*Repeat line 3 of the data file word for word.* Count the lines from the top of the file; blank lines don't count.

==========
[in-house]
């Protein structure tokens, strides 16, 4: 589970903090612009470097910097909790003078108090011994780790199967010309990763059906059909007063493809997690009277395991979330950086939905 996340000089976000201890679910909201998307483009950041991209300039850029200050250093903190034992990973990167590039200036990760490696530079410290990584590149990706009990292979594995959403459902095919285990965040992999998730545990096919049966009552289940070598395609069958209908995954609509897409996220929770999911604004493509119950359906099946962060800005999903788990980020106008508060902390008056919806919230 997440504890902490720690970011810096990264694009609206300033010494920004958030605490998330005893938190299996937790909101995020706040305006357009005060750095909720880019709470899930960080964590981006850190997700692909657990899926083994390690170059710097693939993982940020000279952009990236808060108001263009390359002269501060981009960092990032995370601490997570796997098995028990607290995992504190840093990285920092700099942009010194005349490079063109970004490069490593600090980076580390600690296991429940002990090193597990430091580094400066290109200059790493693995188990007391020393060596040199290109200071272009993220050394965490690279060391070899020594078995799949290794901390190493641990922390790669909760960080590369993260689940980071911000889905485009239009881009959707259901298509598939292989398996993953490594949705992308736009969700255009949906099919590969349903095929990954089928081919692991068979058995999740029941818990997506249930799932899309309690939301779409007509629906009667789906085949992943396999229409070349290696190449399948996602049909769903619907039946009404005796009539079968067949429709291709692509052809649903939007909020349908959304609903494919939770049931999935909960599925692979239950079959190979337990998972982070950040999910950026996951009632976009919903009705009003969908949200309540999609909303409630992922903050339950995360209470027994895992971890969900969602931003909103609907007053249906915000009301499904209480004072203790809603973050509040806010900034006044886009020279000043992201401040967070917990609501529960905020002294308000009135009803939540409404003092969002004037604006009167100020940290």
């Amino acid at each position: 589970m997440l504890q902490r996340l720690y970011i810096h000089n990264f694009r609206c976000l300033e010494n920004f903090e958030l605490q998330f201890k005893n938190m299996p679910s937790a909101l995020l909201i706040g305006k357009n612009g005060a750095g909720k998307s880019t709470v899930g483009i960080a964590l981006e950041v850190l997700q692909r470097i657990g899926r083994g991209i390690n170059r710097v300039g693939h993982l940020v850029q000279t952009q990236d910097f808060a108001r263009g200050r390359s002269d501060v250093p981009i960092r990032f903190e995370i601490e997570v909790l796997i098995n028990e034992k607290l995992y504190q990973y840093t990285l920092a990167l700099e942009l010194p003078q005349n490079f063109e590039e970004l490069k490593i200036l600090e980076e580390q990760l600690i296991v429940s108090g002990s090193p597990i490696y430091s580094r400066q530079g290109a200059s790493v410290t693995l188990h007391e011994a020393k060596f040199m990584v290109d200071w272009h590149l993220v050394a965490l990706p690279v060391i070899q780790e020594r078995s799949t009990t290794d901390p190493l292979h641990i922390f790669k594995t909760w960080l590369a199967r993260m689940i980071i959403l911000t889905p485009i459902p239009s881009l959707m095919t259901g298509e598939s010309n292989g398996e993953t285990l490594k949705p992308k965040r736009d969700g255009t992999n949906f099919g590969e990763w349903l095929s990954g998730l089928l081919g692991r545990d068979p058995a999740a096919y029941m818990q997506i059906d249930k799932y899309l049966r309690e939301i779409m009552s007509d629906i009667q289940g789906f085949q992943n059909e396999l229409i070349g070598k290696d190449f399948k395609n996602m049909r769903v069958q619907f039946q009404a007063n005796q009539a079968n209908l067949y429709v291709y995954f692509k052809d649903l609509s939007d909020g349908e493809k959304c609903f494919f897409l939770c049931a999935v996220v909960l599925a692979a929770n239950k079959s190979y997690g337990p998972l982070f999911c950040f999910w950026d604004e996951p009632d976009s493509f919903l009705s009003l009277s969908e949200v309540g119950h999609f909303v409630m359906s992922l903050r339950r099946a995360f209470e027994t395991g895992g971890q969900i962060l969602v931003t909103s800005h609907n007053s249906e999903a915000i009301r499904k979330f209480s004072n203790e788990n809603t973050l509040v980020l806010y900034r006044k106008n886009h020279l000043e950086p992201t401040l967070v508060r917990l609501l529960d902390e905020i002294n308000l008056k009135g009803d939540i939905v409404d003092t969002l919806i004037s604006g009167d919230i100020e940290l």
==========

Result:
């Amino acid at each position: 589970m997440l504890q902490r996340l720690y970011i810096h000089n990264f694009r609206c976000l300033e010494n920004f903090e958030l605490q998330f201890k005893n938190m299996p679910s937790a909101l995020l909201i706040g305006k357009n612009g005060a750095g909720k998307s880019t709470v899930g483009i960080a964590l981006e950041v850190l997700q692909r470097i657990g899926r083994g991209i390690n170059r710097v300039g693939h993982l940020v850029q000279t952009q990236d910097f808060a108001r263009g200050r390359s002269d501060v250093p981009i960092r990032f903190e995370i601490e997570v909790l796997i098995n028990e034992k607290l995992y504190q990973y840093t990285l920092a990167l700099e942009l010194p003078q005349n490079f063109e590039e970004l490069k490593i200036l600090e980076e580390q990760l600690i296991v429940s108090g002990s090193p597990i490696y430091s580094r400066q530079g290109a200059s790493v410290t693995l188990h007391e011994a020393k060596f040199m990584v290109d200071w272009h590149l993220v050394a965490l990706p690279v060391i070899q780790e020594r078995s799949t009990t290794d901390p190493l292979h641990i922390f790669k594995t909760w960080l590369a199967r993260m689940i980071i959403l911000t889905p485009i459902p239009s881009l959707m095919t259901g298509e598939s010309n292989g398996e993953t285990l490594k949705p992308k965040r736009d969700g255009t992999n949906f099919g590969e990763w349903l095929s990954g998730l089928l081919g692991r545990d068979p058995a999740a096919y029941m818990q997506i059906d249930k799932y899309l049966r309690e939301i779409m009552s007509d629906i009667q289940g789906f085949q992943n059909e396999l229409i070349g070598k290696d190449f399948k395609n996602m049909r769903v069958q619907f039946q009404a007063n005796q009539a079968n209908l067949y429709v291709y995954f692509k052809d649903l609509s939007d909020g349908e493809k959304c609903f494919f897409l939770c049931a999935v996220v909960l599925a692979a929770n239950k079959s190979y997690g337990p998972l982070f999911c950040f999910w950026d604004e996951p009632d976009s493509f919903l009705s009003l009277s969908e949200v309540g119950h999609f909303v409630m359906s992922l903050r339950r099946a995360f209470e027994t395991g895992g971890q969900i962060l969602v931003t909103s800005h609907n007053s249906e999903a915000i009301r499904k979330f209480s004072n203790e788990n809603t973050l509040v980020l806010y900034r006044k106008n886009h020279l000043e950086p992201t401040l967070v508060r917990l609501l529960d902390e905020i002294n308000l008056k009135g009803d939540i939905v409404d003092t969002l919806i004037s604006g009167d919230i100020e940290l």